The PEOPLE, Plaintiff and Respondent, v. Terry Odell HANNAH, Defendant and Appellant.
Terry Odell Hannah (defendant) challenges the denial of his motion to suppress evidence claiming he was unlawfully detained while merely visiting at a residence during service of an arrest warrant on a juvenile. Defendant and another person were asked by one officer to remain seated while other officers searched for the subject of the arrest warrant. While the search was conducted, defendant was asked about who he was, and his relationship to the juvenile named in the arrest warrant. The officer observed his pupils were dilated, and investigated further, ultimately leading to defendant's arrest for drug possession and assault on a peace officer. Based on the totality of the circumstances, we conclude defendant's detention was lawful.
An information was filed on August 2, 1995, charging defendant with one count of possession of a controlled substance: cocaine (Health & Saf.Code, § 11350), and two counts of assault on a peace officer in the performance of his duty (Pen.Code,1 § 243, subd.(c)). It was further alleged defendant had suffered three prior felony convictions, two for burglary (§ 459) and one for unlawful possession of a firearm by an ex-felon (§ 12021), for which he had served prior prison terms within the meaning of section 667.5, subdivision (b).
Defendant filed a notice of motion to suppress the evidence seized from him pursuant to section 1538.5, subdivision (a)(1), which was denied following a hearing. Subsequently, the People moved to add a fourth count to defendant's information alleging a violation of section 69, obstructing or resisting a police officer in the performance of his duty. Defendant pled guilty to that count and admitted the three prior convictions, whereupon the court dismissed the other three counts against defendant. At sentencing, probation was denied and defendant was sentenced to prison.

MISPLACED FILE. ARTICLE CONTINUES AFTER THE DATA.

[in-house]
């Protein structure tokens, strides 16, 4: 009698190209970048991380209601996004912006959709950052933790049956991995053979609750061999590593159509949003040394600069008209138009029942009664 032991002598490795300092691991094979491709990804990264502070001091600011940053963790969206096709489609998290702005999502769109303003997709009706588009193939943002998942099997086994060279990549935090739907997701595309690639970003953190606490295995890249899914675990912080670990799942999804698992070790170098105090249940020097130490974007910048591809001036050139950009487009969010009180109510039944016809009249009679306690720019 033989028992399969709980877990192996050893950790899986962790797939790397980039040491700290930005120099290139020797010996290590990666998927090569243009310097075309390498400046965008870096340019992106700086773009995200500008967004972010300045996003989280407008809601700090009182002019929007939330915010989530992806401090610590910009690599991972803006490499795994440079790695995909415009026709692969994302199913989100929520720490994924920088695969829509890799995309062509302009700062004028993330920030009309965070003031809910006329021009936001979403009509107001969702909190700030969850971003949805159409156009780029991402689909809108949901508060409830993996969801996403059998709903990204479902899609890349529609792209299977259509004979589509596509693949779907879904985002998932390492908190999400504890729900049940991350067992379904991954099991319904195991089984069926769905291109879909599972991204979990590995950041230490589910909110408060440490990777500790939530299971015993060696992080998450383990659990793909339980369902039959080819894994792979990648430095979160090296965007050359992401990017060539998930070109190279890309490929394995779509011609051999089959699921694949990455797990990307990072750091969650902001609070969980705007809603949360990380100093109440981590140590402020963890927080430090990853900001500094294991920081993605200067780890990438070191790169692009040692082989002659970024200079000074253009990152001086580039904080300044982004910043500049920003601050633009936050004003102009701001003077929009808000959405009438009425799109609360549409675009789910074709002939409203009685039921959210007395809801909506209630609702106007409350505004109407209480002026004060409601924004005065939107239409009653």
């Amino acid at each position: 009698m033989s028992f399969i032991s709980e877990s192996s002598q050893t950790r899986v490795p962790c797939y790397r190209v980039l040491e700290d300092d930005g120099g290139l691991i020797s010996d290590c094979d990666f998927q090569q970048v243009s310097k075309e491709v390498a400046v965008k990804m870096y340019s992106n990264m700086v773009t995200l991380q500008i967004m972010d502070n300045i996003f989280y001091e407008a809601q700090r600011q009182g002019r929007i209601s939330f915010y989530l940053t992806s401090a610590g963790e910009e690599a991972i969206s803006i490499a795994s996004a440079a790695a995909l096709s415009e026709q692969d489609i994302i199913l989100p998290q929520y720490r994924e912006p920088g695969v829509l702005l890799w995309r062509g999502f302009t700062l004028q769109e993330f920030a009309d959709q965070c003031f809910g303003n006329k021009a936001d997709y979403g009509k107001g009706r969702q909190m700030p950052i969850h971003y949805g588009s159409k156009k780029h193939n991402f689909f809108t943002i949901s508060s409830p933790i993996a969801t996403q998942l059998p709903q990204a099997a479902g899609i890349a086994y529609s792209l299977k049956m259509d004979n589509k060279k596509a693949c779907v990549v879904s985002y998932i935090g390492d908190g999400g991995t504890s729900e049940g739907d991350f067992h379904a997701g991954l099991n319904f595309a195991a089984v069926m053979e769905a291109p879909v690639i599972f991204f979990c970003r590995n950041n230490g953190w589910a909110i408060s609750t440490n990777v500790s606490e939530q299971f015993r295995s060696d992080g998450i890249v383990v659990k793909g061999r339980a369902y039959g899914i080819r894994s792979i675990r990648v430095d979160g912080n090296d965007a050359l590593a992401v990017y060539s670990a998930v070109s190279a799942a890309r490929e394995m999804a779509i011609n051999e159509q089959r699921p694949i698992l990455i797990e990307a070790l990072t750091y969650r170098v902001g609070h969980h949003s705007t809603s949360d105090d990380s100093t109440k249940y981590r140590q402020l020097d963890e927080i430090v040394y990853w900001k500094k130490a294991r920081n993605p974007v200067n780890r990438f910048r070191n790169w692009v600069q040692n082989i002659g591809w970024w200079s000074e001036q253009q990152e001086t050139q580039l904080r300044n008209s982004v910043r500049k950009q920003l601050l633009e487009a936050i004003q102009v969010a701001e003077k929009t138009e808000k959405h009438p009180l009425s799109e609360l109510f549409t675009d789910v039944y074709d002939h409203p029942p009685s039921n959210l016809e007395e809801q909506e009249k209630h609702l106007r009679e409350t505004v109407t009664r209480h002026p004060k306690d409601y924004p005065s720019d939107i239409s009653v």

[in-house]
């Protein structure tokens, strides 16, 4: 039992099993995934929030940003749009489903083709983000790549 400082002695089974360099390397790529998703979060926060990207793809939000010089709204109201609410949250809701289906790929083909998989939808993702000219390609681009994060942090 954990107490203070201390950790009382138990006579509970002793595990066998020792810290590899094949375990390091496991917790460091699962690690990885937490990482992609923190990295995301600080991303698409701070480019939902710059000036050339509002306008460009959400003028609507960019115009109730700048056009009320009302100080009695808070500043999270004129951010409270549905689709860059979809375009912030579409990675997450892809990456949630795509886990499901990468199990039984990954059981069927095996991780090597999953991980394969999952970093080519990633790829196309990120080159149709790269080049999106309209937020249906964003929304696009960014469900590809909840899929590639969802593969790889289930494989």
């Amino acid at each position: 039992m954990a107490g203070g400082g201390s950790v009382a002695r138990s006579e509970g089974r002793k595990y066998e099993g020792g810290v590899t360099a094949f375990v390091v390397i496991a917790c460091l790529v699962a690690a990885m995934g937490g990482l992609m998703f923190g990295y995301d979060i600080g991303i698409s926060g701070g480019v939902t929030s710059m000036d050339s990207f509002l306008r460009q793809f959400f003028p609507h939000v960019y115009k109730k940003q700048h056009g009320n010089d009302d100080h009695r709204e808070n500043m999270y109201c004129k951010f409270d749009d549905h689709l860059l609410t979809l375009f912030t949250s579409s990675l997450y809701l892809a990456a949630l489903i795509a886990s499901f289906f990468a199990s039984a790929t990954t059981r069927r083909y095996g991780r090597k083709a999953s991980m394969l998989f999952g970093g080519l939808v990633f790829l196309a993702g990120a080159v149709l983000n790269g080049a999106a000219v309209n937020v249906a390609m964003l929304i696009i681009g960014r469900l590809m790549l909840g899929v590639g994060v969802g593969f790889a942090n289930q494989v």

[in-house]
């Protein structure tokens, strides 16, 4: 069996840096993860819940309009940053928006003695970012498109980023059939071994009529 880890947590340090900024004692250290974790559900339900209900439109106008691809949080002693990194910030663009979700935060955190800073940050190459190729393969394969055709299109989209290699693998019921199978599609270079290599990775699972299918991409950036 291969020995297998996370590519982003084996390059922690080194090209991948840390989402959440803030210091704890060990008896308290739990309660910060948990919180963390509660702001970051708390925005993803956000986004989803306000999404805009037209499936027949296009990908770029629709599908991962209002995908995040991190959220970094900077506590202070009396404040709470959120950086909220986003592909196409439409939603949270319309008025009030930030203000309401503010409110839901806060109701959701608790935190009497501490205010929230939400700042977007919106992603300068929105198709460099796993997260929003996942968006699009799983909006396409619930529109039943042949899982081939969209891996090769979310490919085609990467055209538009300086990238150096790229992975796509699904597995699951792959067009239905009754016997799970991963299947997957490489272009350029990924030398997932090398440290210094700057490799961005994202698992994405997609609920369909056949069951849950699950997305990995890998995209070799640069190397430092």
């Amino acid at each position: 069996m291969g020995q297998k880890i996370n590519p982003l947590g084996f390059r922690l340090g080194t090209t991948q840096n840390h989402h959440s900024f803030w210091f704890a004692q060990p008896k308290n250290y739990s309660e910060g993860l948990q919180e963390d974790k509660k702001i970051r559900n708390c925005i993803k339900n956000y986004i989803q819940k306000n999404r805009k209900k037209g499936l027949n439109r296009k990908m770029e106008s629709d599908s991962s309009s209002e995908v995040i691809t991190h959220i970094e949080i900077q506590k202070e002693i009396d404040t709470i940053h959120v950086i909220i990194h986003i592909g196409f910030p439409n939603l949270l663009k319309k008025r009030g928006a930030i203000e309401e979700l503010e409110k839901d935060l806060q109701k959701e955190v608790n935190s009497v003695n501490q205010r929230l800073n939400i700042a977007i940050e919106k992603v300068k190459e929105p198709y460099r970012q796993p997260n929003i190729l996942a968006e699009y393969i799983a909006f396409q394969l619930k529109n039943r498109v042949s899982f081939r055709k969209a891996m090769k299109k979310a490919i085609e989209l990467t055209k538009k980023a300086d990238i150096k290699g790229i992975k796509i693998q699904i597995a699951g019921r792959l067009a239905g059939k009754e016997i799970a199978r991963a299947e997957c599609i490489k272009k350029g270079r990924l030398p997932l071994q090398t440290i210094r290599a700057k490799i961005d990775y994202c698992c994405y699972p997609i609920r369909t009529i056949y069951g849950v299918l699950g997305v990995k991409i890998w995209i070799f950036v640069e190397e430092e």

Defendant filed a timely notice of appeal.
On June 30, 1995, at approximately 10 p.m., Officer Sandoval and two other Fresno police officers went to an apartment on North U Street because they had received information a juvenile with an outstanding arrest warrant was in that apartment. When they arrived, a female resident of the apartment answered the door and consented to the police officers entering to look for the juvenile.
After entering the apartment, Sandoval observed two males seated in the living room. One of these men was defendant; the other was Daniel DeSoto. When he initially entered the living room, Sandoval asked the two men “if they could just stay seated where they were at.” He then asked the two men who they were, what their relationship was to the woman who answered the door, and why they were there. Sandoval remained in the living room with defendant and the other individual while one officer searched the apartment for the juvenile and the third officer stood near the door as cover officer. Sandoval testified he asked the two men to remain seated “… for our own protective scope of the search of the apartment.”